Scotland’s poorest the ‘most likely’ to be victims of crime
Scotland’s poorest people are more likely to be victims of crime while the clear-up rates of police have not helped the worst hit areas of the country according to two new studies.
The University of Edinburgh studies suggest the criminal justice system in Scotland inadvertently punishes the poor and prevents them from escaping hardship.
A second study by the University showed areas with chronic rates of crime had not benefited from a recent decline in crime rates.
The first study linked extreme poverty to both those who commit crimes and the victims of them.
Its findings came from the “Edinburgh Study of Youth Transitions and Crime” by the University’s law school and the second from the same department.
Both are published in the latest edition of the Scottish Justice Matters journal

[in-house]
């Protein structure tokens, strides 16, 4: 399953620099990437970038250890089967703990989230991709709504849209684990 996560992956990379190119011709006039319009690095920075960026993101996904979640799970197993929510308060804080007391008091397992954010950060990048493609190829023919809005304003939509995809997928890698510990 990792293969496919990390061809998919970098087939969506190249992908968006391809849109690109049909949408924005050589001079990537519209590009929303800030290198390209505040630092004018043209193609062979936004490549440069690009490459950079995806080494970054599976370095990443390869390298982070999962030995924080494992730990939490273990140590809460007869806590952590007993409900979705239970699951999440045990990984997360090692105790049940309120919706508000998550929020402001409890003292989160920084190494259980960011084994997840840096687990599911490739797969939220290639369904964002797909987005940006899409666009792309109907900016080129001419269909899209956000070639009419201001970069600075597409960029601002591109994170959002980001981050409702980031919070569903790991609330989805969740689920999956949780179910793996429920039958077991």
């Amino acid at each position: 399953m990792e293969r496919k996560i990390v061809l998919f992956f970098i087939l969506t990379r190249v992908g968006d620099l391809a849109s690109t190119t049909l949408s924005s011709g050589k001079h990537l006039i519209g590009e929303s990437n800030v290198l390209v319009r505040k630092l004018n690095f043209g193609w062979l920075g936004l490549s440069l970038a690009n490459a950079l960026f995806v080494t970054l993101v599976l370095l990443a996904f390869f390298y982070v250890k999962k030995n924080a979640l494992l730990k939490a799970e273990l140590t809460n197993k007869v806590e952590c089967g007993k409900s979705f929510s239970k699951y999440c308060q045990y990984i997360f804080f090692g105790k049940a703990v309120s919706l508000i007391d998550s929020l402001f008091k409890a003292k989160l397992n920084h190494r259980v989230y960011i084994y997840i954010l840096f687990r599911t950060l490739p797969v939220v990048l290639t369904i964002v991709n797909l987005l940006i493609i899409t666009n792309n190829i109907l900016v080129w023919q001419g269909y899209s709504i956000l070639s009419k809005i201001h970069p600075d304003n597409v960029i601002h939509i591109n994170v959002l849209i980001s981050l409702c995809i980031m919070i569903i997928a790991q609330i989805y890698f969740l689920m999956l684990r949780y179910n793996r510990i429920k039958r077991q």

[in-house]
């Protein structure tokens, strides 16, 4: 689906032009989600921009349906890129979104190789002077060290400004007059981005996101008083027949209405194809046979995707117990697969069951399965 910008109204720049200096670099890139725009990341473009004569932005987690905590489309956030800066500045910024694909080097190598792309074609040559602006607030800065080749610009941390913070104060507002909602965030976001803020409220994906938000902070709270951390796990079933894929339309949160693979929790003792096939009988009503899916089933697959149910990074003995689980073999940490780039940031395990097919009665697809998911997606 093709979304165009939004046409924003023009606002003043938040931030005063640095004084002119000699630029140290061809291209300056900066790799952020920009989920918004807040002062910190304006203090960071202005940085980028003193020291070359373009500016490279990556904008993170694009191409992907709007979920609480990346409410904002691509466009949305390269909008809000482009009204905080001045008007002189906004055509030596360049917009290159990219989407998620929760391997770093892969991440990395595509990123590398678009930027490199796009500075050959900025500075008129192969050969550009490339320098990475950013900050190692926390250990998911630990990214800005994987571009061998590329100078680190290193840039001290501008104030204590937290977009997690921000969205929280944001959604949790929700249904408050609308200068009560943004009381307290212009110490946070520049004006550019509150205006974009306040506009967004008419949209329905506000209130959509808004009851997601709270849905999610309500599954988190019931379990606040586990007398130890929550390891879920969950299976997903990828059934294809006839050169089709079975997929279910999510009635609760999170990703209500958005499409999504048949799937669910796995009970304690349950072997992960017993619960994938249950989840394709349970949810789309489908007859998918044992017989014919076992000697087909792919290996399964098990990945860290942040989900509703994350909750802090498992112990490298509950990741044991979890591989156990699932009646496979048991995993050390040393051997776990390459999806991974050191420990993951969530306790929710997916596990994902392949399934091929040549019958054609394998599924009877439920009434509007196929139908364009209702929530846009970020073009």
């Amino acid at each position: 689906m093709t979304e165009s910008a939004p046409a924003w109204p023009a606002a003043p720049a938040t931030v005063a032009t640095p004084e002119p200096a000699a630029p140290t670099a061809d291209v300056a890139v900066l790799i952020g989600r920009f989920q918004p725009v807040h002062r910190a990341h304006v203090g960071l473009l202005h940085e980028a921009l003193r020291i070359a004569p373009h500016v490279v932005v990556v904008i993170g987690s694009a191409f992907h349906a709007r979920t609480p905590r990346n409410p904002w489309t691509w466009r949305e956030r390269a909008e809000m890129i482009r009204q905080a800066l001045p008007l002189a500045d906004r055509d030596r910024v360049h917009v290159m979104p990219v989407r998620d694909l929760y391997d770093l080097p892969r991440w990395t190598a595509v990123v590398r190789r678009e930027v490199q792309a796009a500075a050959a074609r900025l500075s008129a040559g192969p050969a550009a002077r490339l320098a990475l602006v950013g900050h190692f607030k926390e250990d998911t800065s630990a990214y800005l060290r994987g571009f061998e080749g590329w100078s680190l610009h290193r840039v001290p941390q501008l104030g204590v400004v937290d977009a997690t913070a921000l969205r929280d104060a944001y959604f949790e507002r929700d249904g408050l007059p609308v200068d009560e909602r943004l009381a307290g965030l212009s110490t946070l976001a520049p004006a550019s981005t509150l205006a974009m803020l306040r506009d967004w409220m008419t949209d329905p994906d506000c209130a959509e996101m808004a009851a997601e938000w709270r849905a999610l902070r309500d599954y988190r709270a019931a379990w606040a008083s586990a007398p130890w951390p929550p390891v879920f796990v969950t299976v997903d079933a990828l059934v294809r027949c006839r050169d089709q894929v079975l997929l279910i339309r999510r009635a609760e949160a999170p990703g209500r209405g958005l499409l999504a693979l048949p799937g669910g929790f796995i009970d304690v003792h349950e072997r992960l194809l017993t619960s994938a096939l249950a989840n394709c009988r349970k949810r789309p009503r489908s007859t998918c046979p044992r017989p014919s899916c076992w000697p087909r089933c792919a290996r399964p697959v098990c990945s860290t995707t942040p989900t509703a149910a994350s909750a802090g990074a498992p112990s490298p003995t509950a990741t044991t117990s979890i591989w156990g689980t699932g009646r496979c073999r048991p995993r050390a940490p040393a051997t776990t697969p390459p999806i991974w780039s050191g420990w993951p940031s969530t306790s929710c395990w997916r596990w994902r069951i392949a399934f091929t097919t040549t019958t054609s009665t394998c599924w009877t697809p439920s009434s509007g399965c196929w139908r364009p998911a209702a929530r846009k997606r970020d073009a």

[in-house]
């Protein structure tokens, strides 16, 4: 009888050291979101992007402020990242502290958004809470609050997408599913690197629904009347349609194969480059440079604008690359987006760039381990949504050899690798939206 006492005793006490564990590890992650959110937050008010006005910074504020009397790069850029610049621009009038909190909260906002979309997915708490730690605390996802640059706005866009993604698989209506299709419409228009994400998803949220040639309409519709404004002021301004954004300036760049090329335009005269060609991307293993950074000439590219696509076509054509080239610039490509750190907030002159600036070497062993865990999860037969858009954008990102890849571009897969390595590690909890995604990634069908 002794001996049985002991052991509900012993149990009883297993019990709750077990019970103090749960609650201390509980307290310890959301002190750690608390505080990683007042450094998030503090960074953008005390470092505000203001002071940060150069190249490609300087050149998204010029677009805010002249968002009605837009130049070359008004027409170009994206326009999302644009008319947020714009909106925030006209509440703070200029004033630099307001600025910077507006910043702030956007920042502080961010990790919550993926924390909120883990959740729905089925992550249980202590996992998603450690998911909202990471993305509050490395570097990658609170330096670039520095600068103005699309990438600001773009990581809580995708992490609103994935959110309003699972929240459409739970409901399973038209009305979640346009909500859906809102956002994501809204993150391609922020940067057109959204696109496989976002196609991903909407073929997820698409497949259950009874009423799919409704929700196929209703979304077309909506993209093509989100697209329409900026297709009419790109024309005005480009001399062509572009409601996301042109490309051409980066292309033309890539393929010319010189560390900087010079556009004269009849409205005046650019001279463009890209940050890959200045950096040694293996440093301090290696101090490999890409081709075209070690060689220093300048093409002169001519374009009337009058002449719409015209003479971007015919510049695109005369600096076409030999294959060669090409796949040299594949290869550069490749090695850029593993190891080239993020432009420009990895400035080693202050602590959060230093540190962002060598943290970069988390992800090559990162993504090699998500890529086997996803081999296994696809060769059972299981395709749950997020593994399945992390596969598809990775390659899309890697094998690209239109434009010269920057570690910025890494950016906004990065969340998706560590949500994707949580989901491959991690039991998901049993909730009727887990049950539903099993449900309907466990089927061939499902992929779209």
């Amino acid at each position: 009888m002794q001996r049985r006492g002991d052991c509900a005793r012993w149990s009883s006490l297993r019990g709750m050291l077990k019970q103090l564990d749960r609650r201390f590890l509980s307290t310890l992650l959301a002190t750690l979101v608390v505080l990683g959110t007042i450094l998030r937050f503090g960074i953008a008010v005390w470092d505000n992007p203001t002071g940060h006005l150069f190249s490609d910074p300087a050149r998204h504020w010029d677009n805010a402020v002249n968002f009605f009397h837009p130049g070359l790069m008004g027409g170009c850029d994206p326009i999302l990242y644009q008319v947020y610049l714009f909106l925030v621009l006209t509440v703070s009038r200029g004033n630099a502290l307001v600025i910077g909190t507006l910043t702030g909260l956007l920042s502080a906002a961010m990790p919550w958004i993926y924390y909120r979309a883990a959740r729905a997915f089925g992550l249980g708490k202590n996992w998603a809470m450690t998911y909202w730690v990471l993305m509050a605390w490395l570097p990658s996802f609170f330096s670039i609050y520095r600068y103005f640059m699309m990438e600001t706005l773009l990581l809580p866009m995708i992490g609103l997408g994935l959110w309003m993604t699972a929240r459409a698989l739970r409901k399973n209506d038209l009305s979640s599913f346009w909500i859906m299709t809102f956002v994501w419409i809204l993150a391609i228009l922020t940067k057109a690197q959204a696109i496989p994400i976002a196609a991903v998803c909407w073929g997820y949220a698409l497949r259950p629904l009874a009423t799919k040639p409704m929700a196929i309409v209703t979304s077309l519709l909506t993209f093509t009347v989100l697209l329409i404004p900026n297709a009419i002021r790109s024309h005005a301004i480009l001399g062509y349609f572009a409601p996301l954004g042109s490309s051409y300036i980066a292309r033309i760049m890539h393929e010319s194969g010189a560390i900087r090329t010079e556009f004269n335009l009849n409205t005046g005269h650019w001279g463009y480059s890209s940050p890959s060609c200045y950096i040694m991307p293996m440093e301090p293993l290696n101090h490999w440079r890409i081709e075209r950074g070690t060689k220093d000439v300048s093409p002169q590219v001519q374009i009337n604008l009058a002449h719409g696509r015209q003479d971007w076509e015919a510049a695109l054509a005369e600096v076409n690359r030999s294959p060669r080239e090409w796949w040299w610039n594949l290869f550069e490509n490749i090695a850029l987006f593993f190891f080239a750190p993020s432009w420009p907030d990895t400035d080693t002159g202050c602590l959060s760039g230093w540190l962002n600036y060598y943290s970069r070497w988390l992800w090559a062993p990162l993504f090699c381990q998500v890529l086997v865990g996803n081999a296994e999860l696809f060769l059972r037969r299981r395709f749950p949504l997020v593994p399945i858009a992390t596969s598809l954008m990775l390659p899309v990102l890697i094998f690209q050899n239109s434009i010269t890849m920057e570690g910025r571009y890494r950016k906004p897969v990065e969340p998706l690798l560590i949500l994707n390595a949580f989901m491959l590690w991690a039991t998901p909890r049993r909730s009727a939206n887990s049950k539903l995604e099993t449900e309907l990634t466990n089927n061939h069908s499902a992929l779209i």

Report author Professor Lesley McAra said: “Our findings highlight a very destructive dynamic – poverty increases the risks of violence.
“Contact with juvenile justice system increases the risks associated with poverty.
“As a result, contact with the very agencies meant to stop offending is inadvertently reproducing the conditions in which violence can flourish.”
In the youth study it was found that household poverty exacerbated the probability of young people offending.
In addition, they are five times more likely to be put on statutory supervision as compared with their more affluent counterparts.
Girls from poor backgrounds are two times more likely than girls from well-off backgrounds to be involved in violent crime according to the authors.